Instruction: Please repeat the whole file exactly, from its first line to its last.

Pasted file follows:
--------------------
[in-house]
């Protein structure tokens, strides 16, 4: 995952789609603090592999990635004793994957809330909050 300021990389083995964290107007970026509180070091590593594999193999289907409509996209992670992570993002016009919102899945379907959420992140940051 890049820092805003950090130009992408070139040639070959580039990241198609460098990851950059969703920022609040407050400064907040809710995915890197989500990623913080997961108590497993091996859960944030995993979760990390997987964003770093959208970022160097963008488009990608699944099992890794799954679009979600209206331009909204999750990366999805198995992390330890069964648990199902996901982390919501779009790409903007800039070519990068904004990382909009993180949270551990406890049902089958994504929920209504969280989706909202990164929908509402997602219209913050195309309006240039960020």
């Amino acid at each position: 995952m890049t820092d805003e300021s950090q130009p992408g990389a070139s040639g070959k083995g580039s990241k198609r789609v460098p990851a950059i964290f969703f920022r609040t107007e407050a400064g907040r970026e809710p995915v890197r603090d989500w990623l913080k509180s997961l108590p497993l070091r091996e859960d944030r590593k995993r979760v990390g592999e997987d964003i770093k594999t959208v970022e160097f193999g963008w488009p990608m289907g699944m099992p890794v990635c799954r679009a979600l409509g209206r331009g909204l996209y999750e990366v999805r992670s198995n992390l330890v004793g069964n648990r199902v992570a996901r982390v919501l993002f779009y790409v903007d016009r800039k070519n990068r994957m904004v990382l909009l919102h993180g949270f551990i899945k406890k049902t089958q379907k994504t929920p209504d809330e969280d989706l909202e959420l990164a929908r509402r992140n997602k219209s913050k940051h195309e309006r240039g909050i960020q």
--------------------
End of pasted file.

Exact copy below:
[in-house]
């Protein structure tokens, strides 16, 4: 995952789609603090592999990635004793994957809330909050 300021990389083995964290107007970026509180070091590593594999193999289907409509996209992670992570993002016009919102899945379907959420992140940051 890049820092805003950090130009992408070139040639070959580039990241198609460098990851950059969703920022609040407050400064907040809710995915890197989500990623913080997961108590497993091996859960944030995993979760990390997987964003770093959208970022160097963008488009990608699944099992890794799954679009979600209206331009909204999750990366999805198995992390330890069964648990199902996901982390919501779009790409903007800039070519990068904004990382909009993180949270551990406890049902089958994504929920209504969280989706909202990164929908509402997602219209913050195309309006240039960020």
């Amino acid at each position: 995952m890049t820092d805003e300021s950090q130009p992408g990389a070139s040639g070959k083995g580039s990241k198609r789609v460098p990851a950059i964290f969703f920022r609040t107007e407050a400064g907040r970026e809710p995915v890197r603090d989500w990623l913080k509180s997961l108590p497993l070091r091996e859960d944030r590593k995993r979760v990390g592999e997987d964003i770093k594999t959208v970022e160097f193999g963008w488009p990608m289907g699944m099992p890794v990635c799954r679009a979600l409509g209206r331009g909204l996209y999750e990366v999805r992670s198995n992390l330890v004793g069964n648990r199902v992570a996901r982390v919501l993002f779009y790409v903007d016009r800039k070519n990068r994957m904004v990382l909009l919102h993180g949270f551990i899945k406890k049902t089958q379907k994504t929920p209504d809330e969280d989706l909202e959420l990164a929908r509402r992140n997602k219209s913050k940051h195309e309006r240039g909050i960020q």